7. Brennan A, Meng Y, Holmes J, Hill-McManus D, Meier PS. Potential benefits of minimum unit pricing for alcohol versus a ban on below cost selling in England 2014: Modelling study. BMJ 2014 Sep 30;349(sep30 2):g5452. [CrossRef]
    8. Carragher N, Chalmers J. What Are the Options? Pricing and Taxation Policy Reforms to Redress Excessive Alcohol Consumption and Associated Harms in Australia (Research Report). Sydney, NSW: NSW Bureau of Crime Statistics and Research; 2011.
    9. Chalmers J, Carragher N, Davoren S, O'Brien P. Real or perceived impediments to minimum pricing of alcohol in Australia: Public opinion, the industry and the law. Int J Drug Policy 2013 Nov;24(6):517-523. [CrossRef] [Medline]
    10. Donaldson LJ, Rutter PD. Commentary on Black et al. (2011): Minimum pricing of alcohol—A solution whose time has come. Addiction 2011 Apr;106(4):737-738. [CrossRef] [Medline]
    11. Anderson P, Chisholm D, Fuhr DC. Effectiveness and cost-effectiveness of policies and programmes to reduce the harm caused by alcohol. Lancet 2009 Jun 27;373(9682):2234-2246. [CrossRef] [Medline]
    12. Babor T. Alcohol: No Ordinary Commodity: Research and Public Policy. Oxford, UK: Oxford University Press; 2010.
    13. Toumbourou JW, Stockwell T, Neighbors C, Marlatt GA, Sturge J, Rehm J. Interventions to reduce harm associated with adolescent substance use. Lancet 2007 Apr 21;369(9570):1391-1401. [CrossRef] [Medline]
    14. Wagenaar AC, Salois MJ, Komro KA. Effects of beverage alcohol price and tax levels on drinking: A meta-analysis of 1003 estimates from 112 studies. Addiction 2009 Feb;104(2):179-190. [CrossRef] [Medline]
    15. Lonsdale AJ, Hardcastle SJ, Hagger MS. A minimum price per unit of alcohol: A focus group study to investigate public opinion concerning UK government proposals to introduce new price controls to curb alcohol consumption. BMC Public Health 2012;12:1023 [FREE Full text] [CrossRef] [Medline]
    16. Stockwell T, Auld MC, Zhao J, Martin G. Does minimum pricing reduce alcohol consumption? The experience of a Canadian province. Addiction 2012 May;107(5):912-920. [CrossRef] [Medline]
    17. Brennan A, Purshouse R, Taylor K, Rafia R, Booth A, O'Reilly D, et al. Independent Review of the Effects of Alcohol Pricing and Promotion. Part B: Modelling the Potential Impact of Pricing and Promotion Policies for Alcohol in England: Results from the Sheffield Alcohol Policy Model, Version 2008. 2008.   URL: https://www.shef.ac.uk/polopoly_fs/1.95621!/file/PartB.pdf [accessed 2015-11-11] [WebCite Cache]
    18. Jones SC, Robinson L. Australian and New Zealand Academy of Management Conference. 2011. Saving lives or raising revenue: Analysing media coverage of the alcopops tax in light of the evidence on its effects   URL: http://ro.uow.edu.au/cgi/viewcontent.cgi?article=4034&context=hbspapers [accessed 2015-11-12]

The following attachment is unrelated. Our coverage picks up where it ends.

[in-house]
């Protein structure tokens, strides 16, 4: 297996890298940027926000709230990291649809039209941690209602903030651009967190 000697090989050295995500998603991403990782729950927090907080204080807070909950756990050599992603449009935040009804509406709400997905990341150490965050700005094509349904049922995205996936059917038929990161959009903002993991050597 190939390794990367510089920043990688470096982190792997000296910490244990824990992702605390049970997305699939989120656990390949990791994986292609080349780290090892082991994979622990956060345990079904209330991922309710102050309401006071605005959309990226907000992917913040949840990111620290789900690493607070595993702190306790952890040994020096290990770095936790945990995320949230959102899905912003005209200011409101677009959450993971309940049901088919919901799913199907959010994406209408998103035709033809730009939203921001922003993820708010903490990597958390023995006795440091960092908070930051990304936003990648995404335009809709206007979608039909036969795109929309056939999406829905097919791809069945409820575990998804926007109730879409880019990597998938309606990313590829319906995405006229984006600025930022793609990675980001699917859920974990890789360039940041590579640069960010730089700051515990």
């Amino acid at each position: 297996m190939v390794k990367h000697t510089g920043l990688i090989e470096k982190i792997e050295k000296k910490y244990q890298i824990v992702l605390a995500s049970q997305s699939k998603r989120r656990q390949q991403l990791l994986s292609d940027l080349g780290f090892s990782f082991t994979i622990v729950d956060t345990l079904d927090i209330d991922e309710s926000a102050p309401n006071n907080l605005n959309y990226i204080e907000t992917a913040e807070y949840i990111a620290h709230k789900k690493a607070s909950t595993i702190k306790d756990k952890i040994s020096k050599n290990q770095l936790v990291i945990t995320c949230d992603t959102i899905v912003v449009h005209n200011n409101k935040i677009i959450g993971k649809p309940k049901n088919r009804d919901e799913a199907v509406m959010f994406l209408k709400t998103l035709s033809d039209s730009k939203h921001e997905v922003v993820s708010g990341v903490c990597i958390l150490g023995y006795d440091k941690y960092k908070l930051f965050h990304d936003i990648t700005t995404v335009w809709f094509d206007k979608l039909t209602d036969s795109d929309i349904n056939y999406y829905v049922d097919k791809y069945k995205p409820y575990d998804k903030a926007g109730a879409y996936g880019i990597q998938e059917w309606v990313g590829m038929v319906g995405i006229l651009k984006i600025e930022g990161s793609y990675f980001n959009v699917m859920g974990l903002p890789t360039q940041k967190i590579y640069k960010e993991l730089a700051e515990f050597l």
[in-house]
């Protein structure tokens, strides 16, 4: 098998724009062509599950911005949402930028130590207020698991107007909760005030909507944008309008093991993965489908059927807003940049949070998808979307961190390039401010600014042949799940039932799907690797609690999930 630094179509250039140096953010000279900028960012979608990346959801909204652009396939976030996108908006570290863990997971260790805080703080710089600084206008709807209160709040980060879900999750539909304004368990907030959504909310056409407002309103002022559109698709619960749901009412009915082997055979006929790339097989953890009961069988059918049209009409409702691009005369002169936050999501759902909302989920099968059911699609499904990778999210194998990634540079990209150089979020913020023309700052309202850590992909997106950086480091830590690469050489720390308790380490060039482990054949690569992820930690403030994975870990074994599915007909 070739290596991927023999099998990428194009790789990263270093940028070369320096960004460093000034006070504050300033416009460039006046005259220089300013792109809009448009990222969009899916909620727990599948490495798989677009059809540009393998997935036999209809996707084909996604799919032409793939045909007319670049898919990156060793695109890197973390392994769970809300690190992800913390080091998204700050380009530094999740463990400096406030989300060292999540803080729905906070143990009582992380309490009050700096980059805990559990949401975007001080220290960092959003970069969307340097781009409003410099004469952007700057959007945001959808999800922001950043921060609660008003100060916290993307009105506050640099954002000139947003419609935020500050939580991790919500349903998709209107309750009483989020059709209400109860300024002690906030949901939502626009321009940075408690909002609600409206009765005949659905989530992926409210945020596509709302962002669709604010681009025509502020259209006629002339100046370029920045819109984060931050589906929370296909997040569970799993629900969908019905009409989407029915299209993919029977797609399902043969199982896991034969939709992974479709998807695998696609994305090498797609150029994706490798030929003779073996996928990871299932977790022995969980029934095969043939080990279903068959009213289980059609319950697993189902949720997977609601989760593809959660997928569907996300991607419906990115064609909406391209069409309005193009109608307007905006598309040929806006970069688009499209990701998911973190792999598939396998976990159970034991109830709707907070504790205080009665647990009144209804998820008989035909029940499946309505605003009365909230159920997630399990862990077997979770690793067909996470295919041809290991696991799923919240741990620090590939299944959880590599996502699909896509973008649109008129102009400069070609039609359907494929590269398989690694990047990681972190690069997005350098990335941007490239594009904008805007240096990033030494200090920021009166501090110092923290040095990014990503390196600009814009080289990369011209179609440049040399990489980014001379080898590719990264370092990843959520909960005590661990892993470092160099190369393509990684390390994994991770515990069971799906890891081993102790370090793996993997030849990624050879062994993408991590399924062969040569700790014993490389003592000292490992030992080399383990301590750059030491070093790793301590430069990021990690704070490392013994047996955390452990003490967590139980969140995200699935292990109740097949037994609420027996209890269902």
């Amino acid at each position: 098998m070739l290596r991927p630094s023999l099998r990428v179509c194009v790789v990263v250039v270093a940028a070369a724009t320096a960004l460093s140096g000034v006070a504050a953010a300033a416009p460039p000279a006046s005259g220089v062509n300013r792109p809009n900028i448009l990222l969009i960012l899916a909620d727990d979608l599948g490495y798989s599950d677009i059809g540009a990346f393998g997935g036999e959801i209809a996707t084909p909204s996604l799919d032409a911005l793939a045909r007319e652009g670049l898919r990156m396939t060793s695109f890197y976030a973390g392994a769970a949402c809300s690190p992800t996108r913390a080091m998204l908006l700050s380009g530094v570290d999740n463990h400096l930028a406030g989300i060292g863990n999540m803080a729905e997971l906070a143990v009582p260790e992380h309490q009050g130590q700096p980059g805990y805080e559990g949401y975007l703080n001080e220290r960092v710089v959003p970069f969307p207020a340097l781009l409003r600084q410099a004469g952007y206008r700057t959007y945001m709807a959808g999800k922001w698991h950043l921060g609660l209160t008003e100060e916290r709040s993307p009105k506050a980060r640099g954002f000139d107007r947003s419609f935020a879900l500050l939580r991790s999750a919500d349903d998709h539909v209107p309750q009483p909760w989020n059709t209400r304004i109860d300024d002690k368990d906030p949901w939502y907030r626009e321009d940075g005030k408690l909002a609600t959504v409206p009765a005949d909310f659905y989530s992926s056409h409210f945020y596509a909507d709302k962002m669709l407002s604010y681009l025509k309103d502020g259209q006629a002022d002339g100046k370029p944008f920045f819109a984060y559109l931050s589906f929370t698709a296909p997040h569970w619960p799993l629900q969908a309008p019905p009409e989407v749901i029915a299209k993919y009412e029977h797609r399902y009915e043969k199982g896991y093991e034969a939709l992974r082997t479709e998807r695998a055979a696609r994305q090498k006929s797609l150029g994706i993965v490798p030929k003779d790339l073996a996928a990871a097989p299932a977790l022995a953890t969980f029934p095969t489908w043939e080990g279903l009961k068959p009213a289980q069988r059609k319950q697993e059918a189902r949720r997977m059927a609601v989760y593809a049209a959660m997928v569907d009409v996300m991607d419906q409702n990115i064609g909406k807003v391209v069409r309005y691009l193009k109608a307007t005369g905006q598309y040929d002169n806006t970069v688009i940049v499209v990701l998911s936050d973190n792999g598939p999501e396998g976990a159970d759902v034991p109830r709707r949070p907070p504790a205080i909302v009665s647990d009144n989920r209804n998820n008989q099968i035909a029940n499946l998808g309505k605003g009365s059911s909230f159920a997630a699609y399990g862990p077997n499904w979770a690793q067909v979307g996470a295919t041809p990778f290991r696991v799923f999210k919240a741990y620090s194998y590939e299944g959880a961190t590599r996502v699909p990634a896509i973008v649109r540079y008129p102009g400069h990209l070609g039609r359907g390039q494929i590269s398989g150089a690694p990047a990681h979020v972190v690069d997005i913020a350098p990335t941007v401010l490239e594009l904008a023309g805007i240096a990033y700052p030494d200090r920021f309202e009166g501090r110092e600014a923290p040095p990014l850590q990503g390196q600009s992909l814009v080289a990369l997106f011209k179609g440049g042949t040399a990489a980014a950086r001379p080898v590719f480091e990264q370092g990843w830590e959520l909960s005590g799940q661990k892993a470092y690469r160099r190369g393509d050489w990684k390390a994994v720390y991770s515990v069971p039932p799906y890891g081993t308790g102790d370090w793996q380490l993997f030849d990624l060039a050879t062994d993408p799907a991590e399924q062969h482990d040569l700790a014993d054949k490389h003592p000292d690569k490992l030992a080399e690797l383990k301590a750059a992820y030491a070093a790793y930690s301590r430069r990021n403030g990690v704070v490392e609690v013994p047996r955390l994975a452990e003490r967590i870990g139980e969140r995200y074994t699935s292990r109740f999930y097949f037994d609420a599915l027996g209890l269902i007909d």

19. Booth A, Meier P, Stockwell T, Sutton A, Wilkinson A, Wong R. Independent Review of the Effects of Alcohol Pricing and Promotion: Part A: Systematic Reviews. Sheffield, UK: ScHARR - The University of Sheffield and Department of Health; 2008.
    20. Cook PJ, Moore MJ. The economics of alcohol abuse and alcohol-control policies. Health Aff (Millwood) 2002;21(2):120-133 [FREE Full text] [Medline]
    21. Elder R, Lawrence B, Ferguson A, Naimi TS, Brewer RD, Chattopadhyay SK, Task Force on Community Preventive Services. The effectiveness of tax policy interventions for reducing excessive alcohol consumption and related harms. Am J Prev Med 2010 Feb;38(2):217-229 [FREE Full text] [CrossRef] [Medline]
    22. Young AM, Morales M, McCabe SE, Boyd CJ, Darcy H. Drinking like a guy: Frequent binge drinking among undergraduate women. Subst Use Misuse 2005;40(2):241-267. [Medline]
    23. Hagger MS, Lonsdale AJ, Hein V, Koka A, Lintunen T, Pasi H, Chatzisarantis Nikos L D. Predicting alcohol consumption and binge drinking in company employees: An application of planned behaviour and self-determination theories. Br J Health Psychol 2012 May;17(2):379-407. [CrossRef] [Medline]
    24. Fereday J, Muir-Cochrane E. Demonstrating rigor using thematic analysis: A hybrid approach of inductive and deductive coding and theme development. Int J Qual Meth 2008;5(1):1-11 [FREE Full text]
    25. Hmelo C, Gotterer GS, Bransford JD. A theory-driven approach to assessing the cognitive effects of PBL. Instr Sci 1997;25(6):387.
    26. Sharma A, Vandenberg B, Hollingsworth B. Minimum pricing of alcohol versus volumetric taxation: Which policy will reduce heavy consumption without adversely affecting light and moderate consumers? PLoS One 2014 Jan;9(1):e80936 [FREE Full text] [CrossRef] [Medline]


    Abbreviations

    WA: Western Australia


    Edited by G Eysenbach; submitted 11.06.15; peer-reviewed by N Johnson; comments to author 24.07.15; revised version received 03.09.15; accepted 20.09.15; published 18.11.15

    ©David A Keatley, Natacha Carragher, Tanya Chikritzhs, Mike Daube, Sarah J Hardcastle, Martin S Hagger. Originally published in JMIR Research Protocols (http://www.researchprotocols.org), 18.11.2015.

    This is an open-access article distributed under the terms of the Creative Commons Attribution License (http://creativecommons.org/licenses/by/2.0/), which permits unrestricted use, distribution, and reproduction in any medium, provided the original work, first published in JMIR Research Protocols, is properly cited. The complete bibliographic information, a link to the original publication on http://www.researchprotocols.org, as well as this copyright and license information must be included.